5. Ferrero SpA (Italy) $10.9 billion in 2014

Ah, si, Ferrero…a tutti.
The organization’s chocolate roots go back to the early 1940s when Michele Ferrero extended his modest confection business which was at one time the family-run bakery shop in Alba, Italy. By 1946 they had registered the organization name as Ferrero SpA and developed their ‘pasta gianduja,’ a tasty blend of creamy cocoa butter and roasted hazelnuts named after the Italian staple food and a local carnival character which in 1954, they changed its name to Nutella.
The company created Kinder Chocolate in 1968, individual squares of chocolate with a milky cream filling, their response to mothers looking for a more nutritional snack for their kids, and their notable Kinder Surprise in 1974, that features a hollow milk chocolate eggshell with a white chocolate covering and an one of a kind toy that often needs assembling. Their signature luxury Ferrero Rocher and Raffaello chocolates, their Tic Tac brand sweets and natural fruit flavoured teas have all come together to push the company’s incomes to about $11 billion in 2014.


4. Meiji (Japan) $11.7 billion in 2014

The organization’s humble origins started in Tokyo in 1906 when the Meiji Dairy Corporation and Meiji Sugar Company Ltd started a ten-year relationship that would prompt their development of the first condensed milk item sold in Japan in 1917.
By 1924 they had changed the organization name from Kyokuto Condensed Milk Co. Ltd. to Meiji Seika Kaisha, Ltd and afterward back to Meiji Dairy Corporation. After two years had passed they started to present a number of what have get to be iconic Japanese products; powdered milk, candy, milk chocolate bars, baby formula, cocoa powder, butter, beverages, savouring snacks, yogurts, margarine and sport nutrition drinks.
Currently Meiji is one of Japan’s biggest companies with its food division bringing in a whopping $11 billion this year. Domo arrigato.


3. Nestle (Switzerland) $11.74 billion in 2014

‘N… E… S… T… L… E..’s… Nestle’s makes the absolute best… profits!’ A minor variety on their memorable ad campaign, however it should be genuine, on the grounds that the organization is an industry Titan.
In the early 1860s Swiss pharmacists Henri Nestle has been refining the development of infant formula that he was working on for years. He had also started a new a friendly relationship with a young next door neighbor as well as a confectioner by the name of Daniel Philip as their breakthrough came in his development of a manufacturing strategy that will drained the extra milk curds in chocolate that greatly discouraged mildew and , and his business can be absorbed through Nestle prior to the turn of a century.
At the same time in the United States, brothers Charles and George Page had set up the Anglo-Swiss Condensed Whole milk Business in 1866. 12 months later Nestle had his breakthrough with the good results from his baking formula constructed from sugar, milk and wheat flour which in turn he named as ‘farine lactee’ or ‘milk flour. ’ even though Nestle himself would sell his Nestle Business in 1875, his formula started an intense ages long rivalry with all the Page brothers for worldwide dominance inside the quickly developing markets of dairy as well as baby products. Ultimately each businesses would merge in 1905 to become the Nestle and Anglo-Swiss Condensed Whole milk Business, for some un-Godly motive, along with wasn’t officially known as ‘Nestle’ till 1977, believe it or not.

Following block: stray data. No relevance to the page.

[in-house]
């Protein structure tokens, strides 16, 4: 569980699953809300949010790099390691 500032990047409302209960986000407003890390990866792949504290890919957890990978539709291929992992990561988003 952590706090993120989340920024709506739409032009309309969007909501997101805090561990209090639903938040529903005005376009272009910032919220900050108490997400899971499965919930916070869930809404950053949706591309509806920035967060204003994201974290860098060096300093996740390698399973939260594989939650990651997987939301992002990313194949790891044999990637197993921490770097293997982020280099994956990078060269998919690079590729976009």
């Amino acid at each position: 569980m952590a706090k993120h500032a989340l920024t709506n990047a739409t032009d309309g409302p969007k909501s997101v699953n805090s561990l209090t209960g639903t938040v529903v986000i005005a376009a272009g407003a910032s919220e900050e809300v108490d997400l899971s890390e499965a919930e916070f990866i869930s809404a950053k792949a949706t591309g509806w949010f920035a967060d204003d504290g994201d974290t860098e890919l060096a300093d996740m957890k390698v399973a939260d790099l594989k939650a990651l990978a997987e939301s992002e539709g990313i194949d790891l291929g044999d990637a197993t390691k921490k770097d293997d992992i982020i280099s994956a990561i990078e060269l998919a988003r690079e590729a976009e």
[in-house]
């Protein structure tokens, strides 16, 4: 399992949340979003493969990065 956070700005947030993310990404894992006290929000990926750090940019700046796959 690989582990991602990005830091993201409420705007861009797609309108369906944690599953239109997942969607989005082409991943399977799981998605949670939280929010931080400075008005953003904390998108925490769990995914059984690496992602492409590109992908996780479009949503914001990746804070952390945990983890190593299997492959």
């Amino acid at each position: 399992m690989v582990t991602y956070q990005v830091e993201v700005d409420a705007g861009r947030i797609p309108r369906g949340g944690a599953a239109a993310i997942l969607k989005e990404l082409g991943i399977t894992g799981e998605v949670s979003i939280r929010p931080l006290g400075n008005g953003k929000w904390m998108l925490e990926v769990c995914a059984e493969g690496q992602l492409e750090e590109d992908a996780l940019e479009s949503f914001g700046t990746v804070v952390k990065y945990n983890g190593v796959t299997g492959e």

Today Nestle creates some of the world’s most famous brands and products and brands like Carnation Evaporated Milk, Dreyer’s ice cream, Kit Kat, Milo, Nesquik,Gerber baby foods, Coffee Mate, Stouffers foods, Nescafe, Lean Cuisine and Purina pet foods. A steady innovator and industry leader, Nestle sits in third place on the rundown with over $11.7 billion in profits for 2014.


2. Mondelez International (U.S.A) $17.64 billion in 2014

One of the biggest multinational companies on the planet, Mondelez has been in business since 1923 when it was established in the United States as The National Dairy Products Corporation. A consistent policy of dozens of acquisitions throughout the following decades saw them absorb 55 different firms, like the most significantly Kraft Foods, and by 1969 its name changed to Kraftco Corporation.
Today Mondelez makes some of the business’ most well known product lines, for example, Nabisco, Christie,Cadbury, Chiclets and Toblerone chocolates. In 1988 the Phillip Morris organization purchased Kraft for $12.9 billion and in 1995 the Kraft name was changed yet again to Kraft Foods Inc.
While maybe not that famous as some of the other manufacturers listed here, you cannot deny that Mondelez is an industry beast with some of the world’s most popular foods, snacks and beverage items that saw them acquire more than $17.5 billion this year. Not bad for a producer few people have even heard of.


1. Mars Inc. (U.S.A.) $33 billion

The top revenue maker for the confection industry in 2014 is America’s Mars Incorporated, another colossal food conglomerate. Founded in 1911 by Frank Mars in Tacoma, WA who started making butter cream candy at his home, the organization released its Milky Way bar in the early 1920s and it was an immediate success, so much that the organization moved to a bigger US factory in 1929.
In 1930 it was the Snickers bar which proven even more popular, trailed by Three Musketeers two years later. By 1932 Mars had moved a piece of his operation to England, following 5 principles he believed were deficient in the growing field of major commercial food production; Quality, Responsibility, Mutuality, Efficiency and Freedom, and these have been and will keep on being the guiding lights of the company’s prosperity.
Nowadays Mars makes some of the most well known confections, snacks, food and beverages on the planet; M&M’s, Malteasers, Uncle Ben’s Rice, Bounty, Wrigley’s gum, Twix, Skittles and pet food. This has seen Mars make $33 billion in profits in 2014, taking our number one spot as the richest candy maker on the planet.
Now where’s my damn cocoa? Someone needs to get their chocolate on…